The caustic and always entertaining British novelist Evelyn Waugh observed:
It is better to be narrow-minded than to have no mind, to hold limited and rigid principles than none at all. That is the danger which faces so many people today—to have no considered opinions on any subject, to put up with what is wasteful and harmful with the excuse that there is “good in everything”—which in most cases means the inability to distinguish between good and bad.
The pseudo-sophisticated resurgent use of “paradigm shifts” in contemporary moral theology undermines orthodox Catholic teaching on intrinsically evil acts, blurring the distinction between good and evil.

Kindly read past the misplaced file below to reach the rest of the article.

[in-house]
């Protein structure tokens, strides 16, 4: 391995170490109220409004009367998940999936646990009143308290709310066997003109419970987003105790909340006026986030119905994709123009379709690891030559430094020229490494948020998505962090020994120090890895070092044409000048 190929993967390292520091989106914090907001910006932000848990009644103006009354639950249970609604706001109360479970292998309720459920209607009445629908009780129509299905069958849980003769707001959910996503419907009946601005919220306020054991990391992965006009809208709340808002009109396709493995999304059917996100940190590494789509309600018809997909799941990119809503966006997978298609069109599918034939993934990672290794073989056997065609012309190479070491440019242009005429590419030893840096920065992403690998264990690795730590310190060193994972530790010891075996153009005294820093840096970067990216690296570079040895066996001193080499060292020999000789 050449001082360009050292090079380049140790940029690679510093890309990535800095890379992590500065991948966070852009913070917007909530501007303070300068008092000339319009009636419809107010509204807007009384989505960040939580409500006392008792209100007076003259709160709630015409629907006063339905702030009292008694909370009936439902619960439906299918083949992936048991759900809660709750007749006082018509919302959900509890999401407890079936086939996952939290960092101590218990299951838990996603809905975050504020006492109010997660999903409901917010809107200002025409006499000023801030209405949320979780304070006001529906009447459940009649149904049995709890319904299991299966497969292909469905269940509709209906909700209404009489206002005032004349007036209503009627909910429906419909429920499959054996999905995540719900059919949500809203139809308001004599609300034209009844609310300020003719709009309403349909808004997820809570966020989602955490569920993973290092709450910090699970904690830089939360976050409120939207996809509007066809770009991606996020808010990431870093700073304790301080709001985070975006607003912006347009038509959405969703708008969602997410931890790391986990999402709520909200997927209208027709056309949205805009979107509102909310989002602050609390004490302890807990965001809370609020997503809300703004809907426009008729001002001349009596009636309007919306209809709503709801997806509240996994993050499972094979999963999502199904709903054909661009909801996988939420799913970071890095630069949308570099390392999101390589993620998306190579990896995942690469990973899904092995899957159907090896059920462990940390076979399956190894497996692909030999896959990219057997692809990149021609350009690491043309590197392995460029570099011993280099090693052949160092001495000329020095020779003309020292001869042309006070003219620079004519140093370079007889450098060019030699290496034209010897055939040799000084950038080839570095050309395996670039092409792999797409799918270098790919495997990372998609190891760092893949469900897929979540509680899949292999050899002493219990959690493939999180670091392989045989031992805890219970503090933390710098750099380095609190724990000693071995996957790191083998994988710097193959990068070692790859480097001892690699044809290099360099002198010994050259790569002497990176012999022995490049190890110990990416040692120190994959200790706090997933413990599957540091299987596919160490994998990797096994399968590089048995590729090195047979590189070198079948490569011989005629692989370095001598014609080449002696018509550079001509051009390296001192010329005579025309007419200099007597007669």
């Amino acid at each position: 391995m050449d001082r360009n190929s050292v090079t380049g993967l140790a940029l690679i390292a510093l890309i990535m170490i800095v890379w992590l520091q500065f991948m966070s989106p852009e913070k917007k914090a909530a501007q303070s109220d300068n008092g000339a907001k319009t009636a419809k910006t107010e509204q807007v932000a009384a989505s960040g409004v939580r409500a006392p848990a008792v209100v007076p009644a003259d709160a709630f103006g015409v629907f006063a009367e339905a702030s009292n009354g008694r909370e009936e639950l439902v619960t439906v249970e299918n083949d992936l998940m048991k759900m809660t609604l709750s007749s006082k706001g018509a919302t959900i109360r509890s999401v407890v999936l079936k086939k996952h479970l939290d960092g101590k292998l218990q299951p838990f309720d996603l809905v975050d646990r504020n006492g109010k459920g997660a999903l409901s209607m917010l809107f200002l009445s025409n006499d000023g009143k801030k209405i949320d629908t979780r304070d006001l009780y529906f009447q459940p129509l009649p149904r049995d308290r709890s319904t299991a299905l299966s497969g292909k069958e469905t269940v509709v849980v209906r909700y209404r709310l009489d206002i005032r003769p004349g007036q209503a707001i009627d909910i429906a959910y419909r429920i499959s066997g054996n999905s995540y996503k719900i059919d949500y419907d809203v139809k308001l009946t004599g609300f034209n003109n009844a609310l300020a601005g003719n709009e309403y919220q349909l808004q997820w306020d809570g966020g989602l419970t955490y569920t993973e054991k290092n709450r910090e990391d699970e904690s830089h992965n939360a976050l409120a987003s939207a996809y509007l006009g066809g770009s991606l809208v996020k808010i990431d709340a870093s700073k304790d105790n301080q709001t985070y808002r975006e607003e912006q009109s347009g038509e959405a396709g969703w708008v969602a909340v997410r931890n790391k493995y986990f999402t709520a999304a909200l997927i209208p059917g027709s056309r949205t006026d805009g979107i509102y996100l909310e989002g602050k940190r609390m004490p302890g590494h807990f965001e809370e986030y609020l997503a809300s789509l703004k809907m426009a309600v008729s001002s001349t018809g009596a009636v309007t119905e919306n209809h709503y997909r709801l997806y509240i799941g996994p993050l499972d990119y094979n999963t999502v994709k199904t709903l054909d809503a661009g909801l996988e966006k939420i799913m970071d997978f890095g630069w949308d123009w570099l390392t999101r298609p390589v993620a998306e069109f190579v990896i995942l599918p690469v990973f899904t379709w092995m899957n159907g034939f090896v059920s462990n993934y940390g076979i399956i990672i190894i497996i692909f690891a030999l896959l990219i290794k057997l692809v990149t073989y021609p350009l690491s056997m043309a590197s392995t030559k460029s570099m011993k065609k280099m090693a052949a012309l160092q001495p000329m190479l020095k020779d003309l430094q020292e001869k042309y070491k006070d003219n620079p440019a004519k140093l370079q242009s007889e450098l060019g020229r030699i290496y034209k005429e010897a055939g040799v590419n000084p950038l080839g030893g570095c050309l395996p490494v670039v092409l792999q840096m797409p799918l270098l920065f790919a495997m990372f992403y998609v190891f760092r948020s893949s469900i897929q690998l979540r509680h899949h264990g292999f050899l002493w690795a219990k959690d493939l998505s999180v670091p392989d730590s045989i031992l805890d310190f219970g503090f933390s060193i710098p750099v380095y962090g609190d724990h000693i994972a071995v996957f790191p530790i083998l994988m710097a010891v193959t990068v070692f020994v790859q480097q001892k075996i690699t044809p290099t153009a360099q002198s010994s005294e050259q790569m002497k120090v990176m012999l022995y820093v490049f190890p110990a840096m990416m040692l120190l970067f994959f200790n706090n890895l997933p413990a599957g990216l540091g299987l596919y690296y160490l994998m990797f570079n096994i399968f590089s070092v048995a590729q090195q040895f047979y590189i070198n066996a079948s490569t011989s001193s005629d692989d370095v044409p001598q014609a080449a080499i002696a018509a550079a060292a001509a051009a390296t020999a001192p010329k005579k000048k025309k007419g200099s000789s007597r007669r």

The Pontifical Academy for Life has released the results of a 2021 conference suggesting a “paradigm shift” in moral theology. Analysts suggest the report may become the foundation of a papal encyclical effectively redefining the intrinsic evil of contraception and other sins. Archbishop Vincenzo Paglia, the academy’s president since 2016, describes the “paradigm shift” in moral theology. He says the shift is: “both descriptive and conceptual, as it follows a pattern that is both argumentative and narrative, theoretical and sapiential, phenomenological and interpretative.” The new paradigm promises to use big words.
Here we go again.
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